New York Times pre-coverage--
And Huffington Post today--
But the rampant violence many feared did not erupt so far. Instead, the giant anti-Morsi rallies by hundreds of thousands in Cairo's central Tahrir Square and outside the Ittihadiya palace were festive and celebratory, spilling into side streets and across boulevards.
Fireworks went off overhead. Men and women, some with small children on their shoulders beat drums, danced and sang, "By hook or by crook, we will bring Morsi down." Residents in nearby homes showered water on marchers below – some carrying tents in preparation to camp outside the palace – to cool them in the summer heat and blew whistles and waved flags in support.
"Mubarak took only 18 days although he had behind him the security, intelligence and a large sector of Egyptians," said Amr Tawfeeq, an oil company employee marching toward Ittihadiya with a Christian friend. Morsi "won't take long. We want him out and we are ready to pay the price."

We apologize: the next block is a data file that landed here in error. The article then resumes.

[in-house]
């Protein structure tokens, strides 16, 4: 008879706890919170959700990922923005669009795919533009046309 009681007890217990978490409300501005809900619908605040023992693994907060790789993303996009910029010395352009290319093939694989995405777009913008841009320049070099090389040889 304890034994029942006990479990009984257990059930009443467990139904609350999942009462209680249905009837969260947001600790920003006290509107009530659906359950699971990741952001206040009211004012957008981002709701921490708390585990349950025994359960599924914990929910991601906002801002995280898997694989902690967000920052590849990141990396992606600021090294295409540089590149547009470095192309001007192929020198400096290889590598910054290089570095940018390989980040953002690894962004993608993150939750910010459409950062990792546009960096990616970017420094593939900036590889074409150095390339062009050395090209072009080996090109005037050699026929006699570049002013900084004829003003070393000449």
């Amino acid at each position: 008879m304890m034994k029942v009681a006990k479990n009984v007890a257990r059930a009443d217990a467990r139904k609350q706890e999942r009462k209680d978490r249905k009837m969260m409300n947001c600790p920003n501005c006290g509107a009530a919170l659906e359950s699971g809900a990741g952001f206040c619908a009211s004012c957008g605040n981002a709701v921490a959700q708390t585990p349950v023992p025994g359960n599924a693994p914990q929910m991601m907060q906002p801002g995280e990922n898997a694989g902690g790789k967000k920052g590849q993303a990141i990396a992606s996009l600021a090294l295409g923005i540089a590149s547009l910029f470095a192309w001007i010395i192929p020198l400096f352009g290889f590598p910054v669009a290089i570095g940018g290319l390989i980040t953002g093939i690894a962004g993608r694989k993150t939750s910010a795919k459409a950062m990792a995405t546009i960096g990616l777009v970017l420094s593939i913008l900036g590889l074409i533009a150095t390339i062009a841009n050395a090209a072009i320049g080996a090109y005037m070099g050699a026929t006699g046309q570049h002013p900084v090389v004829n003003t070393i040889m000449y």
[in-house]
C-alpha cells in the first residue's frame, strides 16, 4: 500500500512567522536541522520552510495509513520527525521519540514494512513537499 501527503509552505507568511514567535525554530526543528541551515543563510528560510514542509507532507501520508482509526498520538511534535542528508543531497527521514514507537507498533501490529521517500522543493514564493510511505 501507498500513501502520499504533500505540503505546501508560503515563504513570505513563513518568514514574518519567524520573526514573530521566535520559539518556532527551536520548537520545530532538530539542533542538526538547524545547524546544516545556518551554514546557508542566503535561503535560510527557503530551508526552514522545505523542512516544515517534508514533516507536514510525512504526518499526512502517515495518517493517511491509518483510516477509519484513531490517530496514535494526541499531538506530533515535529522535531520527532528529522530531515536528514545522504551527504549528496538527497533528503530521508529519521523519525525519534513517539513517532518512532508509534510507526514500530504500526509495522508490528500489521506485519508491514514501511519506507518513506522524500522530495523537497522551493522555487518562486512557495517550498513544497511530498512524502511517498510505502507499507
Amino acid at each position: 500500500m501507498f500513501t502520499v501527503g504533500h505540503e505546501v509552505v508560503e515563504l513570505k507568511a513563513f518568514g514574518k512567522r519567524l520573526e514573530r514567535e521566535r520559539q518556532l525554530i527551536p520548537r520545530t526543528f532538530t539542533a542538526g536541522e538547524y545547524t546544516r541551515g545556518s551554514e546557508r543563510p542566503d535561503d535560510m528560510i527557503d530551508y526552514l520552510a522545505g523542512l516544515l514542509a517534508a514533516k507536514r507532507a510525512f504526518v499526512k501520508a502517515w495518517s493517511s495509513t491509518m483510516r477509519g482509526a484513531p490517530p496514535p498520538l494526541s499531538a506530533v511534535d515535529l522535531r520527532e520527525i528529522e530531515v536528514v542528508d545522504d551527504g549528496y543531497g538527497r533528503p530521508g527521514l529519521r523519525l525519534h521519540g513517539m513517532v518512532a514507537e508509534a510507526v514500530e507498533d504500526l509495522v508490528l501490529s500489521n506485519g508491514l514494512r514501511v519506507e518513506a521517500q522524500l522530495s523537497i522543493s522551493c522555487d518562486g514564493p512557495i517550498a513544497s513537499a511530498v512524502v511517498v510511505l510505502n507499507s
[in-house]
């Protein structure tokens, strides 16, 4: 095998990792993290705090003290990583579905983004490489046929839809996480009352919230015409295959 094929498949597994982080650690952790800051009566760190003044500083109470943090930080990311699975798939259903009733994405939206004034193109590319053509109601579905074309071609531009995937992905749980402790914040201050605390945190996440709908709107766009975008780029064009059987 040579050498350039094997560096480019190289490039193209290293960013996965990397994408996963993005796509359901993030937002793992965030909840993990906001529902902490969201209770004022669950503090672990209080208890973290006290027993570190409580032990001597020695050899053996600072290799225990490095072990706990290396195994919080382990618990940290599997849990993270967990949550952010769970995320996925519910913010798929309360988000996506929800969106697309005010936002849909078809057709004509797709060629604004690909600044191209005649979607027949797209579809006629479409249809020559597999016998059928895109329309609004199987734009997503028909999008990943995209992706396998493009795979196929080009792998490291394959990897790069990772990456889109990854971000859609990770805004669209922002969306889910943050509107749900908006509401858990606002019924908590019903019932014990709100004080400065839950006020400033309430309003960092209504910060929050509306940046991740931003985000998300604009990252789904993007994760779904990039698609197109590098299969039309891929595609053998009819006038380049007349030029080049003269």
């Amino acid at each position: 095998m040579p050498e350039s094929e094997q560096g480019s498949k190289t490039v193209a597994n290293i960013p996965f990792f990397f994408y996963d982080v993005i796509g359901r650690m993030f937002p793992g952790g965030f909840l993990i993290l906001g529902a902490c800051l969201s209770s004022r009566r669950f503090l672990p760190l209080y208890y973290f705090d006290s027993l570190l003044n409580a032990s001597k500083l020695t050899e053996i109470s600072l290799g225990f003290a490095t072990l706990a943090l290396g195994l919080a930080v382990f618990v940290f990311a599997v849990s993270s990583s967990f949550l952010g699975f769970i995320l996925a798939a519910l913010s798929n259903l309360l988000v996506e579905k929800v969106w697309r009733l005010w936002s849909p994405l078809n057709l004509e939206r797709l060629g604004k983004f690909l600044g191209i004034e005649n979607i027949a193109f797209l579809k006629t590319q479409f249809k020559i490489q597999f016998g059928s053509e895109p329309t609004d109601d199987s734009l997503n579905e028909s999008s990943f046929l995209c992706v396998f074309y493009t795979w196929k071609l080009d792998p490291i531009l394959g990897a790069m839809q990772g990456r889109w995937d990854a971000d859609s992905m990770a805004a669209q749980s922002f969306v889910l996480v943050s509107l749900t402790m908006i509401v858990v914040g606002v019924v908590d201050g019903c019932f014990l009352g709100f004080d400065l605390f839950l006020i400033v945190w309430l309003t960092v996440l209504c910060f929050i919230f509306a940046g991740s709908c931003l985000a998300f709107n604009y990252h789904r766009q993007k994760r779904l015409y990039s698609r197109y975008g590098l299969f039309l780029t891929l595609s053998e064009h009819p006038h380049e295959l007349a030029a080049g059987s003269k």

The massive outpouring against Morsi, culminating a year of growing polarization, raises the question of what is next. Protesters vow to stay on the streets until he steps down. The president, in turn, may be hoping protests wane.
For weeks, Morsi's supporters have depicted the planned protest as a plot by Mubarak loyalists. But their claims were undermined by the extent of Sunday's rallies. In Cairo and a string of cities in the Nile Delta and on the Mediterranean coast, the protests were comparable in size – if not larger – than the biggest protests of the 2011's 18-day uprising, including the day Mubarak quit, Feb. 11, when giant crowds marched on Ittihadiya.
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